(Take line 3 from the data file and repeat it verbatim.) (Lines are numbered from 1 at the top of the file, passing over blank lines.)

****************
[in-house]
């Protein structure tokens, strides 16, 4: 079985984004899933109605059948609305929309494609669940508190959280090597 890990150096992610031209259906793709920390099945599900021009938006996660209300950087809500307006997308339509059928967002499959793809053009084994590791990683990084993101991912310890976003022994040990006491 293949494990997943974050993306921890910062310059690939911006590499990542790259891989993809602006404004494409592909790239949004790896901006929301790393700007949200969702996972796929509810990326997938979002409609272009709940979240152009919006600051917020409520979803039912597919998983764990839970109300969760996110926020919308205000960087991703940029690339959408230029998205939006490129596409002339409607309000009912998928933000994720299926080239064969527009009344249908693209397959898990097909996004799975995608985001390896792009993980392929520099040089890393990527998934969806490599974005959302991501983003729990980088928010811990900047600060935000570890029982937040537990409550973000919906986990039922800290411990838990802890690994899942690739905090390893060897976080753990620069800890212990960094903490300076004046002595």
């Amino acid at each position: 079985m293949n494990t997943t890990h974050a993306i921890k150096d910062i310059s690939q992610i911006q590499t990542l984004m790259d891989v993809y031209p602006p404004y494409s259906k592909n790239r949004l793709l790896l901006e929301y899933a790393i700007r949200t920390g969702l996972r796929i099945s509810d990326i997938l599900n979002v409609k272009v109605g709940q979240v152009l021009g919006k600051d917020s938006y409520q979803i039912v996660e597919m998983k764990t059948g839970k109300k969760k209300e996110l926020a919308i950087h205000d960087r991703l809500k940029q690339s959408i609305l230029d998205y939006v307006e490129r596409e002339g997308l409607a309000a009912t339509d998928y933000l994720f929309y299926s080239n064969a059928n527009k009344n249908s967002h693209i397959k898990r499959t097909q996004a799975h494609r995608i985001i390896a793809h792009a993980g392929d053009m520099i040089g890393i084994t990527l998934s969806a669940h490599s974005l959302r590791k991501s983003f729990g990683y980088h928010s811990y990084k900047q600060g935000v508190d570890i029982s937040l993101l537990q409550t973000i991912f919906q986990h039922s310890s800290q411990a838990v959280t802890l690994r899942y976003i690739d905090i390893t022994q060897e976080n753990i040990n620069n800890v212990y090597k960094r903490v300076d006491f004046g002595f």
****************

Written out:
């Amino acid at each position: 079985m293949n494990t997943t890990h974050a993306i921890k150096d910062i310059s690939q992610i911006q590499t990542l984004m790259d891989v993809y031209p602006p404004y494409s259906k592909n790239r949004l793709l790896l901006e929301y899933a790393i700007r949200t920390g969702l996972r796929i099945s509810d990326i997938l599900n979002v409609k272009v109605g709940q979240v152009l021009g919006k600051d917020s938006y409520q979803i039912v996660e597919m998983k764990t059948g839970k109300k969760k209300e996110l926020a919308i950087h205000d960087r991703l809500k940029q690339s959408i609305l230029d998205y939006v307006e490129r596409e002339g997308l409607a309000a009912t339509d998928y933000l994720f929309y299926s080239n064969a059928n527009k009344n249908s967002h693209i397959k898990r499959t097909q996004a799975h494609r995608i985001i390896a793809h792009a993980g392929d053009m520099i040089g890393i084994t990527l998934s969806a669940h490599s974005l959302r590791k991501s983003f729990g990683y980088h928010s811990y990084k900047q600060g935000v508190d570890i029982s937040l993101l537990q409550t973000i991912f919906q986990h039922s310890s800290q411990a838990v959280t802890l690994r899942y976003i690739d905090i390893t022994q060897e976080n753990i040990n620069n800890v212990y090597k960094r903490v300076d006491f004046g002595f």